Smarter than a smartphone?

Mobile telephone capabilities may have come a long way since the days of the brick-size device, but how much can they really change banking?
Richard Davies
Richard Davies

Communicating through radio link has come a long way since World War II. With voice calls, text messages, mobile internet access and built-in cameras, today’s smartphone is already a remarkable all-in-one handheld computer — but its potential could be even greater in the developing world.

This is particularly true in banking. Asia’s fragmented payments infrastructure and large unbanked population mean that millions lack even limited access to branch-based banking, but rising mobile penetration is creating new options for person-to-person payments.

“Mobile banking works because the individuals and small businesses in the emerging markets have access to a mobile phone,” said Richard Davies, Asia-Pacific director of Logica’s global products business. “Similarly, in the more mature markets, it would be strange to see somebody who does not own a smartphone.”

Telecommunications service providers have been quick to pick up on this trend. Mobile banking and payments solutions, such as GCash in the Philippines and MPesa in Kenya, have been very successful in the emerging markets. “Banks in Southeast Asia are interested in mobile banking to get ahead of the game and provide additional services for their customers,” said Dean Young, vice president of product management at SunGard’s ambit retail banking business arm.

Technology is of course an important driver behind the adoption of new mobile payment tools but, according to Marc Mathenz, senior vice president and head of Asia-Pacific at First Data, the key influencers around mobile-based technology and applications are likely to be the central banks, regulators and, ultimately, the merchants using the services.

The end of bank branches?

Sending payments through a mobile device is simple, but whether it is a bank, convenience store or another distributor, the need for a brick-and-mortar setup to fully complete a transaction will arise. “The delivery of cash is the biggest problem when moving small sums in markets where the infrastructure is underdeveloped,” Davies explained.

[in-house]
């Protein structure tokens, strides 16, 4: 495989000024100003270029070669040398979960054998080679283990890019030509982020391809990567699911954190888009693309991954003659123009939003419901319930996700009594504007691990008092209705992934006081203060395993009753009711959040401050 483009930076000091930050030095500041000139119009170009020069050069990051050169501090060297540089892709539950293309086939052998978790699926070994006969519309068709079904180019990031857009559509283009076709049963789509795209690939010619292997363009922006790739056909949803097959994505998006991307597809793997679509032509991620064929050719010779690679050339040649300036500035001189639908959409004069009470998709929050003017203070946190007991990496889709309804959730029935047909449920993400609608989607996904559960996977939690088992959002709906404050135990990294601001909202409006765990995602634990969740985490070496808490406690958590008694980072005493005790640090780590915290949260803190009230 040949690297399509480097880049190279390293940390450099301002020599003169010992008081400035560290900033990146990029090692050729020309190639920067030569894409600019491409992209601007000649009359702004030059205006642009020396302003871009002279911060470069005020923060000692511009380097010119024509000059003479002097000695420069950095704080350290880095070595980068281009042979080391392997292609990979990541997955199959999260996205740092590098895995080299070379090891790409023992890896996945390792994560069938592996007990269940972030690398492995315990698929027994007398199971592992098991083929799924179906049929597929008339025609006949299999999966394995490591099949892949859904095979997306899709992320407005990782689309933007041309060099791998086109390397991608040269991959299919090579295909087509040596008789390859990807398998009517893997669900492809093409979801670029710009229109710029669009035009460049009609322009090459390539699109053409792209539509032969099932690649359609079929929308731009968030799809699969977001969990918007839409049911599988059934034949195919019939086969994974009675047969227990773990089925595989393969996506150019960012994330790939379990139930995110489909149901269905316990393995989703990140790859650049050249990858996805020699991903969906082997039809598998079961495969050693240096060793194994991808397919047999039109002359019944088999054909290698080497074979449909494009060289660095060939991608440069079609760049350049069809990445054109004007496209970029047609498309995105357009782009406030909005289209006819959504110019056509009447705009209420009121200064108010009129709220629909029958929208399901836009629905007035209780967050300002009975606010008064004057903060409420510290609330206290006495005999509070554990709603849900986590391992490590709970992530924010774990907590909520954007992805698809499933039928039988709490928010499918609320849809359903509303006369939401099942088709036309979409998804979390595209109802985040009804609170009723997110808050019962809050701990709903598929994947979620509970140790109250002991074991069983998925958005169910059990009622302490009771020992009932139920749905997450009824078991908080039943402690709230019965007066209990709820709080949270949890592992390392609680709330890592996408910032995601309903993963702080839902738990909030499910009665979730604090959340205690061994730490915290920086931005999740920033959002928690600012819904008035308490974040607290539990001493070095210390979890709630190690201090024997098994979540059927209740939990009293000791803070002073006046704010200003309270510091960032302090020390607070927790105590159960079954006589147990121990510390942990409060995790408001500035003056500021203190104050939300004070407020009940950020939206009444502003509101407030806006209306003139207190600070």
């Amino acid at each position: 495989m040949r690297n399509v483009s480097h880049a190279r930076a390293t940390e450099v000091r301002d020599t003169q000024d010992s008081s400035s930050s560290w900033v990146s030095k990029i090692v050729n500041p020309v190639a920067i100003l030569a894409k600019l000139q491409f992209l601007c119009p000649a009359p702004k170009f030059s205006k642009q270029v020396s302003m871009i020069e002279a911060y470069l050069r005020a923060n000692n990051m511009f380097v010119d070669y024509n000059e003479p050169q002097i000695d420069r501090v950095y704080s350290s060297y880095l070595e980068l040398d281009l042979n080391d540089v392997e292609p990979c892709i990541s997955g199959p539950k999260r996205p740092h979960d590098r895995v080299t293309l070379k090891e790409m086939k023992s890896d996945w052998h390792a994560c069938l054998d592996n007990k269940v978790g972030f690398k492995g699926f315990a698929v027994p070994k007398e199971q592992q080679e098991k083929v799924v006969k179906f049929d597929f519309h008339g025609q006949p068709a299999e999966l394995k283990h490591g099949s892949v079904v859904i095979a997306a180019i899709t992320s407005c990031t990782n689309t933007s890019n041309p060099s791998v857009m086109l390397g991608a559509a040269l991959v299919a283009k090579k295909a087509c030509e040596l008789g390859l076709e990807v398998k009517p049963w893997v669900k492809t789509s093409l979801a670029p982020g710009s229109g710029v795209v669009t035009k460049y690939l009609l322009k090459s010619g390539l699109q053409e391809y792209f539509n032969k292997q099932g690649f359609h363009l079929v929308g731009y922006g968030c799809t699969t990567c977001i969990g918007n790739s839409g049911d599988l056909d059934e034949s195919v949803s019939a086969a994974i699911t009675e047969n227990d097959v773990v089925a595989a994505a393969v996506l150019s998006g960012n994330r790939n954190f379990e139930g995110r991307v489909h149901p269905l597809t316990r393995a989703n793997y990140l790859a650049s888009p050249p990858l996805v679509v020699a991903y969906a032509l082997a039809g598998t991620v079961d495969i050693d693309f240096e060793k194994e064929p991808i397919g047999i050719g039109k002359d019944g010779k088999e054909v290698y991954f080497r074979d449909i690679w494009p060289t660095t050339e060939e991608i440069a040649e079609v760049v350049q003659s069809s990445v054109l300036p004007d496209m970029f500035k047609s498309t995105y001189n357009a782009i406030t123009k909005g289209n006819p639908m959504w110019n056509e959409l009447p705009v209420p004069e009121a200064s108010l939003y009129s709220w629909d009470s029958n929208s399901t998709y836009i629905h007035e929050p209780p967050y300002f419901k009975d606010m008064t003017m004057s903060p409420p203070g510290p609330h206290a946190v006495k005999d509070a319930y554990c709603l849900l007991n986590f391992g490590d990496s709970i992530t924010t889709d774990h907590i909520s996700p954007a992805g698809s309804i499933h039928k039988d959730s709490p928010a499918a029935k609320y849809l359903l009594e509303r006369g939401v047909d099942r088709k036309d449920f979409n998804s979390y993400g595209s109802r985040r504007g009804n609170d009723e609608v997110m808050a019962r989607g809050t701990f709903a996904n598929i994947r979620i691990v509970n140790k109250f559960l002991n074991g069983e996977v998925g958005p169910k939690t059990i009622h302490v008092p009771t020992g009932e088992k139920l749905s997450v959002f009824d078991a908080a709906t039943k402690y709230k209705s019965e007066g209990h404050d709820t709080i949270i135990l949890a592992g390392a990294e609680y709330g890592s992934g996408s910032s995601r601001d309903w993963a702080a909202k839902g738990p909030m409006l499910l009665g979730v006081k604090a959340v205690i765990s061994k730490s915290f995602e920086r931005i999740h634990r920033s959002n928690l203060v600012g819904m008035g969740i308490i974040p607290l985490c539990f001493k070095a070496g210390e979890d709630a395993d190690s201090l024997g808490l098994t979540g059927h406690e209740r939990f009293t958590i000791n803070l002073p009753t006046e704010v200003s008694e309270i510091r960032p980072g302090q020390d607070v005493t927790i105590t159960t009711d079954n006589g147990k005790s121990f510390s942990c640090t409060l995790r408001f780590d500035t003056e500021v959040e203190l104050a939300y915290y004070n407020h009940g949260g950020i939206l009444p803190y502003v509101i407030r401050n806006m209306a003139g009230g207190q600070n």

Building branches in poor, rural areas might never make commercial sense for banks in emerging markets, but it is questionable whether a mobile device can really be a replacement for the traditional bank branch.

“The mobile phone is just another channel for banks to reach out to their customers. It is definitely not a replacement for something else [bank branch],” said Davies.

Some selected services can be offered through a mobile device, but it is easy to overlook the less tangible benefits that can only be derived from a bank branch.

“Banking services can be delivered by internet banking, augmented with the mobile channel, but relationships cannot, at least for now,” said Gil Gadot, executive vice-president and chief technology officer at Fundtech.

Gadot himself says he became loyal to a certain bank after he visited a branch and established an effective business relationship with a branch manager. Even though he meets this relationship manager once or twice at most per year, it is exactly this intangible advantage that a branch will always have over any sort of relationship formed through the internet or a mobile phone.

According to George Ravich, executive vice president and chief marketing officer at Fundtech, this is because the mobile channel is really just an extension of the cash management offering of a bank.

“The branch is certainly not dead in Southeast Asia, even though much of the population is not comfortable or familiar with it,” Young explained. “However, as their wealth increases and they begin to deal with larger amounts of cash there will be a hesitancy to complete transactions through a mobile phone and that’s when the branch network becomes important again.”